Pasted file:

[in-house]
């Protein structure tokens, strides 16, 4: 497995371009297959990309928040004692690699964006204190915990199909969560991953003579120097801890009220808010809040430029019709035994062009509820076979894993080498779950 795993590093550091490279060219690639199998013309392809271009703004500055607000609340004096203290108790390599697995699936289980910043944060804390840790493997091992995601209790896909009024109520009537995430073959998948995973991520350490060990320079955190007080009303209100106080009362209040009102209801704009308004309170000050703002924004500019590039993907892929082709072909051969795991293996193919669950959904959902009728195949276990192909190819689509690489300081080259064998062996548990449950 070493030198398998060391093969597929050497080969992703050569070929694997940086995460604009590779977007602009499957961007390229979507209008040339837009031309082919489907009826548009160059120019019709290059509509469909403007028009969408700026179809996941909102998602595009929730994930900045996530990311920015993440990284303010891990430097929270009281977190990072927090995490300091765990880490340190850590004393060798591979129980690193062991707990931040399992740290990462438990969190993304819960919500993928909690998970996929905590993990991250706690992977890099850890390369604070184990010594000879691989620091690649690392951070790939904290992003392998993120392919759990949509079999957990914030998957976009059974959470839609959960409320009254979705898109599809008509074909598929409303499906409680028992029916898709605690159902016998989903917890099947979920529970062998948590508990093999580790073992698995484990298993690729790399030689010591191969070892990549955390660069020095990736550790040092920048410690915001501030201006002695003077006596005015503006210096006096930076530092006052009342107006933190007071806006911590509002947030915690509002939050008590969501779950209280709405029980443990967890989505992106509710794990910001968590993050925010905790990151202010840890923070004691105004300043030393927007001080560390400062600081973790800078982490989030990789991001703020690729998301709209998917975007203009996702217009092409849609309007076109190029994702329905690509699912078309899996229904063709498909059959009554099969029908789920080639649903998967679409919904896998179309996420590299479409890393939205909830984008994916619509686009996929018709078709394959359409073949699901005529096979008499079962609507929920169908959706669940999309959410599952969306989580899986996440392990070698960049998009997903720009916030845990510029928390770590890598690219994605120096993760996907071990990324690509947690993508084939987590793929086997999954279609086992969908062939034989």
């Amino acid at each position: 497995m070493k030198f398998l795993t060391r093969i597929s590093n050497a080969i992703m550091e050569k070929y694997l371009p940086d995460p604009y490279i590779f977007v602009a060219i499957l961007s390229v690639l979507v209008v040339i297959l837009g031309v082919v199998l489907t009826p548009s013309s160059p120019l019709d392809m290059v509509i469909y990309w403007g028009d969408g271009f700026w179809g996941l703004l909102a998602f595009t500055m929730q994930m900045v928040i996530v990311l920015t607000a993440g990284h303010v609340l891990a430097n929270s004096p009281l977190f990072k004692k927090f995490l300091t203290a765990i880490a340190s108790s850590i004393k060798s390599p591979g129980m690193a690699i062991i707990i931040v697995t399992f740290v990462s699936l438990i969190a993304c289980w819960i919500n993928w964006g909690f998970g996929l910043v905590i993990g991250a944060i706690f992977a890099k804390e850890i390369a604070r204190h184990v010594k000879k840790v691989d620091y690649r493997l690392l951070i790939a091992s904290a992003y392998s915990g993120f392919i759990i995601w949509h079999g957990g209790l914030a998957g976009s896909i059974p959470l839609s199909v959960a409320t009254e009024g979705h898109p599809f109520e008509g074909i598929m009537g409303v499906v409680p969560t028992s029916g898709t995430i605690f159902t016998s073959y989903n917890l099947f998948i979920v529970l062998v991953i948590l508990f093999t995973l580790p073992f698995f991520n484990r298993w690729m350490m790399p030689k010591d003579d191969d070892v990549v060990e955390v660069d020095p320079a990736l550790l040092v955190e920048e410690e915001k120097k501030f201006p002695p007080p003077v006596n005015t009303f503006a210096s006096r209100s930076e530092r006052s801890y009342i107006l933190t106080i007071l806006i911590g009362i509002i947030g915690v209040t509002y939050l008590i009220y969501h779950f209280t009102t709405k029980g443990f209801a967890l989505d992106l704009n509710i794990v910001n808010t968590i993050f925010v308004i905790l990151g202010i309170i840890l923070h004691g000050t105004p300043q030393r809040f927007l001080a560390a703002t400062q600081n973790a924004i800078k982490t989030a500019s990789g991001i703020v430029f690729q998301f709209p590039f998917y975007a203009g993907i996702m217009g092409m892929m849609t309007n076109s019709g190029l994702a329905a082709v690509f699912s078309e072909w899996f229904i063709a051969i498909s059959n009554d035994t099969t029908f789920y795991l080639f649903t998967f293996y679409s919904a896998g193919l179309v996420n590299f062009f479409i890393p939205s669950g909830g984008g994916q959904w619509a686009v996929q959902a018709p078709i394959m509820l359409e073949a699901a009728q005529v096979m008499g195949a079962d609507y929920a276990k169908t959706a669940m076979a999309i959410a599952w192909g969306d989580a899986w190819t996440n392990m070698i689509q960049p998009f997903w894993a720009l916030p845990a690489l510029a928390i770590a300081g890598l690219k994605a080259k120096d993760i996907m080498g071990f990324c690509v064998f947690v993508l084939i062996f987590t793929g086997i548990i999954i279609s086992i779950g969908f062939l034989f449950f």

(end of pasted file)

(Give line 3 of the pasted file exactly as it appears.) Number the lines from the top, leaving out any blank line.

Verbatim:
């Amino acid at each position: 497995m070493k030198f398998l795993t060391r093969i597929s590093n050497a080969i992703m550091e050569k070929y694997l371009p940086d995460p604009y490279i590779f977007v602009a060219i499957l961007s390229v690639l979507v209008v040339i297959l837009g031309v082919v199998l489907t009826p548009s013309s160059p120019l019709d392809m290059v509509i469909y990309w403007g028009d969408g271009f700026w179809g996941l703004l909102a998602f595009t500055m929730q994930m900045v928040i996530v990311l920015t607000a993440g990284h303010v609340l891990a430097n929270s004096p009281l977190f990072k004692k927090f995490l300091t203290a765990i880490a340190s108790s850590i004393k060798s390599p591979g129980m690193a690699i062991i707990i931040v697995t399992f740290v990462s699936l438990i969190a993304c289980w819960i919500n993928w964006g909690f998970g996929l910043v905590i993990g991250a944060i706690f992977a890099k804390e850890i390369a604070r204190h184990v010594k000879k840790v691989d620091y690649r493997l690392l951070i790939a091992s904290a992003y392998s915990g993120f392919i759990i995601w949509h079999g957990g209790l914030a998957g976009s896909i059974p959470l839609s199909v959960a409320t009254e009024g979705h898109p599809f109520e008509g074909i598929m009537g409303v499906v409680p969560t028992s029916g898709t995430i605690f159902t016998s073959y989903n917890l099947f998948i979920v529970l062998v991953i948590l508990f093999t995973l580790p073992f698995f991520n484990r298993w690729m350490m790399p030689k010591d003579d191969d070892v990549v060990e955390v660069d020095p320079a990736l550790l040092v955190e920048e410690e915001k120097k501030f201006p002695p007080p003077v006596n005015t009303f503006a210096s006096r209100s930076e530092r006052s801890y009342i107006l933190t106080i007071l806006i911590g009362i509002i947030g915690v209040t509002y939050l008590i009220y969501h779950f209280t009102t709405k029980g443990f209801a967890l989505d992106l704009n509710i794990v910001n808010t968590i993050f925010v308004i905790l990151g202010i309170i840890l923070h004691g000050t105004p300043q030393r809040f927007l001080a560390a703002t400062q600081n973790a924004i800078k982490t989030a500019s990789g991001i703020v430029f690729q998301f709209p590039f998917y975007a203009g993907i996702m217009g092409m892929m849609t309007n076109s019709g190029l994702a329905a082709v690509f699912s078309e072909w899996f229904i063709a051969i498909s059959n009554d035994t099969t029908f789920y795991l080639f649903t998967f293996y679409s919904a896998g193919l179309v996420n590299f062009f479409i890393p939205s669950g909830g984008g994916q959904w619509a686009v996929q959902a018709p078709i394959m509820l359409e073949a699901a009728q005529v096979m008499g195949a079962d609507y929920a276990k169908t959706a669940m076979a999309i959410a599952w192909g969306d989580a899986w190819t996440n392990m070698i689509q960049p998009f997903w894993a720009l916030p845990a690489l510029a928390i770590a300081g890598l690219k994605a080259k120096d993760i996907m080498g071990f990324c690509v064998f947690v993508l084939i062996f987590t793929g086997i548990i999954i279609s086992i779950g969908f062939l034989f449950f």